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    Sale 5883

    20th Century British Art including The Olga Davenport Collection

    25 March 2009, London, South Kensington

  • Lot 28

    John Wells (1907-2000)

    Old Adit

    Price Realised  

    John Wells (1907-2000)
    Old Adit
    signed, inscribed and dated 'John Wells.1958./Old Adit./N.F.S./ANCHOR STUDIO/TREWARVENETH STREET/NEWLYN/CORNWALL' (on the reverse)
    oil on board
    12½ x 11 in. (31.7 x 27.9 cm.)


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    John Wells writes in connection with the present work,'Dear Olga, Many thanks indeed for your letter, your cheque for £70 and the catalogue of your Exhibition. Yes 70 was the price in Demarco so I really hope you will still like the picture. I've always liked it, that's why I've been rather peculiar about selling it. Actually 2 or 3 people have tried to buy it recently.
    I've spoken to Delia but not Pat yet about taking it up to London. If not I'll try someone else or post it, though i don't trust the Post very far now ... I'll tell you soon what arrangements I've made to send the painting up. It does look very complicated against yours (Olga's paintings). Best wishes again for April 15 ... & v.many thanks & hope you won't want to send it back. It's called 'Old Adit' by the way. love Johnny' (letter from John Wells to Olga Davenport, hand-written and dated 13 April 1969).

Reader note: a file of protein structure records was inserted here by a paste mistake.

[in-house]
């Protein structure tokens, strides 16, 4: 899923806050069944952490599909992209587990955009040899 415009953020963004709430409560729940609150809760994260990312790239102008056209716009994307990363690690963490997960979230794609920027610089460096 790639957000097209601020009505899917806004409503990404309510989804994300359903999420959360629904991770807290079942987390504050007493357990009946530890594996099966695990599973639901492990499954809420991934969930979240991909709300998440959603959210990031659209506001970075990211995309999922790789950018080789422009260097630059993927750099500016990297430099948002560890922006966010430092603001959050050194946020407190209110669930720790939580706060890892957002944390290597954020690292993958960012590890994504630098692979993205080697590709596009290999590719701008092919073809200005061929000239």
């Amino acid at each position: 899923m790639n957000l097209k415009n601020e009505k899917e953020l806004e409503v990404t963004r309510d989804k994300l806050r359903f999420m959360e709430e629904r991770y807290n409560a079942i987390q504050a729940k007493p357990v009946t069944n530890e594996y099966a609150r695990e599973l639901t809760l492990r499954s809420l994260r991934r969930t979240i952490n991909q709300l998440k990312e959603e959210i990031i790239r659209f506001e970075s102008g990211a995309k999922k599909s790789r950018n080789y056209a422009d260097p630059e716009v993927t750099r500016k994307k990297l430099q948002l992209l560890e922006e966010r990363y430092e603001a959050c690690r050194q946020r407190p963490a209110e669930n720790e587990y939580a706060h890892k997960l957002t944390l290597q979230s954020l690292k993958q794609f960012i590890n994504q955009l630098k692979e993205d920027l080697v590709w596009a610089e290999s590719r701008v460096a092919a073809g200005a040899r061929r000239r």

Just over a week before Wells writes, ' ...the little Red painting did come back from Edinburgh - it was marked in large Red letters, N.F.S. Many of the paintings, came back damaged - but not this one' (letter from John Wells to Olga Davenport, hand-written and dated 5 April 1969).
    It can be reasonable to surmise the title Old Adit refers to a level tunnel (usually driven into a hillside) in order to access a mine that Wells may have discovered. Wells, like Lanyon, by the 1950s had an immense knowledge of his surrounding environment and combined 'with an interest in formal geometrical structure, subtle colour harmonies, a distilled study of natural forms and a painstaking technique to create a complex but ordered, constructed landscape', Wells painted Old Adit (see Exhibition Catalogue, John Wells, St Ives, Tate, May - November 1998, pp. 16-17).
    In Old Adit Wells combines an abstract pattern with higly textured areas of colour. In scraping back the surface of the painting, Wells hints at a sense of the discovery. The hidden structures in the landscape have been revealed.
    In 1958, Wells was awarded the Art Critics' Prize, British Section, by the International Association of Art Critics.

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    Provenance

    with Richard Demarco Gallery, Edinburgh.
    Purchased directly from the artist by Olga Davenport, 5 April 1969.